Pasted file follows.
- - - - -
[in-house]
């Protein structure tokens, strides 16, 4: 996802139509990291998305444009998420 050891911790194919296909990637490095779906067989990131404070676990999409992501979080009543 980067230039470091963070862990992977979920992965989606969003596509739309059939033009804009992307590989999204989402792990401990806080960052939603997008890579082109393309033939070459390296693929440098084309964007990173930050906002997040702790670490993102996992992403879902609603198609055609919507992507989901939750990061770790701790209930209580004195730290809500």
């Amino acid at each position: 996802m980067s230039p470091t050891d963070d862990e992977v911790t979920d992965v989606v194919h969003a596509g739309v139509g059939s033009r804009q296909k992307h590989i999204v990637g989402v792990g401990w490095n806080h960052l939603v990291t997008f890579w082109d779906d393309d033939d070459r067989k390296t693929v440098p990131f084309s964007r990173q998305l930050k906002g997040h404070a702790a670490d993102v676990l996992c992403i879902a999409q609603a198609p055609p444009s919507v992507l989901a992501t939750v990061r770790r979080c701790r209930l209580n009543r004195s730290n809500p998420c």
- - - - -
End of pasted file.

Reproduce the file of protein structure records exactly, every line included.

[in-house]
């Protein structure tokens, strides 16, 4: 996802139509990291998305444009998420 050891911790194919296909990637490095779906067989990131404070676990999409992501979080009543 980067230039470091963070862990992977979920992965989606969003596509739309059939033009804009992307590989999204989402792990401990806080960052939603997008890579082109393309033939070459390296693929440098084309964007990173930050906002997040702790670490993102996992992403879902609603198609055609919507992507989901939750990061770790701790209930209580004195730290809500």
């Amino acid at each position: 996802m980067s230039p470091t050891d963070d862990e992977v911790t979920d992965v989606v194919h969003a596509g739309v139509g059939s033009r804009q296909k992307h590989i999204v990637g989402v792990g401990w490095n806080h960052l939603v990291t997008f890579w082109d779906d393309d033939d070459r067989k390296t693929v440098p990131f084309s964007r990173q998305l930050k906002g997040h404070a702790a670490d993102v676990l996992c992403i879902a999409q609603a198609p055609p444009s919507v992507l989901a992501t939750v990061r770790r979080c701790r209930l209580n009543r004195s730290n809500p998420c």